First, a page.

Range tests by Zero Motorcycles


Just came across the above link to a page on the Zero Motorcycles website describing their distance-to-empty tests in three different scenarios:  highway riding, urban stop-and-go, and low-speed cruising.

Other than some raw data and graphs, it talks about the factors that lead to better range (e.g. low speed, few stops, no hill climbing), and the factors that act against it.

Unfortunately, my commute has many of the negatives listed on the site, but until the malfunction I experienced last Friday, they were not enough to make me leave the scooter in the garage.

  • High speed (the beginning and ending segments exceed 45 mph for almost two miles each)
  • Stop and go (rush-hour traffic that includes stopping school busses and stop lights along the way)
  • Elevation changes (8-12% grades each way)
  • Heavier rider (I’m 170 lb, but the way Current Motor is marketing their decorative wraps and social-networking features, might suggest that they’re aiming at a female demographic, which according to NHANES in 2002 has an average weight of 163 lb)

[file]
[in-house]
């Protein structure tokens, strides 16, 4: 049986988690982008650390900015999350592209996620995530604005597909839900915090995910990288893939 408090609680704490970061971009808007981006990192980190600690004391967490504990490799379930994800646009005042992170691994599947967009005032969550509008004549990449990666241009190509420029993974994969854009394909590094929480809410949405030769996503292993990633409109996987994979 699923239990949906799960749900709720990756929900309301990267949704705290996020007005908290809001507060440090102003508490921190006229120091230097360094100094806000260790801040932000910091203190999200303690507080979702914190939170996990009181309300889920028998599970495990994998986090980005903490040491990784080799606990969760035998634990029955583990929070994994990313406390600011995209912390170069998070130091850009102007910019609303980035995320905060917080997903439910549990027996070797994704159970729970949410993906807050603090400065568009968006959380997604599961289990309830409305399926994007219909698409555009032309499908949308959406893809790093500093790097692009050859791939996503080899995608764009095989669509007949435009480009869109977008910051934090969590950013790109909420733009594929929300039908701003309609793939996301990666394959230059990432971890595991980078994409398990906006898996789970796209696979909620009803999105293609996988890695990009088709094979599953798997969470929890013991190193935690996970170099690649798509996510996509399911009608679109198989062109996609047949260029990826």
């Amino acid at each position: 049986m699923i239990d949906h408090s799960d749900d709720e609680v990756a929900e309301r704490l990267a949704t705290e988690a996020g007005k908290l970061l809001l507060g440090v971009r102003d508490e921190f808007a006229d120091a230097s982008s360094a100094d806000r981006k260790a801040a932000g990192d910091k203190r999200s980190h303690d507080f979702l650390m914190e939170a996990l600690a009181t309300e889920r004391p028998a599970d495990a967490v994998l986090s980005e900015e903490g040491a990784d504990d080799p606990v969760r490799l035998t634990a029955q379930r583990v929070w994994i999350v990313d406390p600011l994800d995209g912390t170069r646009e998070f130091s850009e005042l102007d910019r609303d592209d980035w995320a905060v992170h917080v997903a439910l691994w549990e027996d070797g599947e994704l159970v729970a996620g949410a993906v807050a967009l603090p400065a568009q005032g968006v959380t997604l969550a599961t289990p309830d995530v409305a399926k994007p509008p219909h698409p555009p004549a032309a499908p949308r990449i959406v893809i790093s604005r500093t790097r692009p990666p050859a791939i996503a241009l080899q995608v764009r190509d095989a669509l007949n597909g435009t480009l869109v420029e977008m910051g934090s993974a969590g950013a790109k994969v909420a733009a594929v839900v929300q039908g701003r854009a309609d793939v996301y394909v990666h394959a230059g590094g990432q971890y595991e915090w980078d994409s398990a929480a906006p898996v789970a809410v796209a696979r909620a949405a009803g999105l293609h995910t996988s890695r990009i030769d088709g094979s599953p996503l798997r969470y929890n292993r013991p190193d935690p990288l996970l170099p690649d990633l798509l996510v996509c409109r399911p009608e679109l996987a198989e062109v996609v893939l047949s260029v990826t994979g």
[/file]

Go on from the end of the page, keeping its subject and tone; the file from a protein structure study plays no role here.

• Cold weather (winter in the Seattle area is still ridable, but it is still winter–local ski areas have recently opened)
  • Wet roads (Seattle)
  • Cold power pack (winter)

The featured link was found on http://visforvoltage.org/forum/9971-detailed-range-data-c130-deluxe, but I could not find it by reading the Zero Motorcycle website about the Zero S itself.

This entry was posted in Comparing, Education, Motorcycle, Technology, Zero Motorcycles. Bookmark the permalink.

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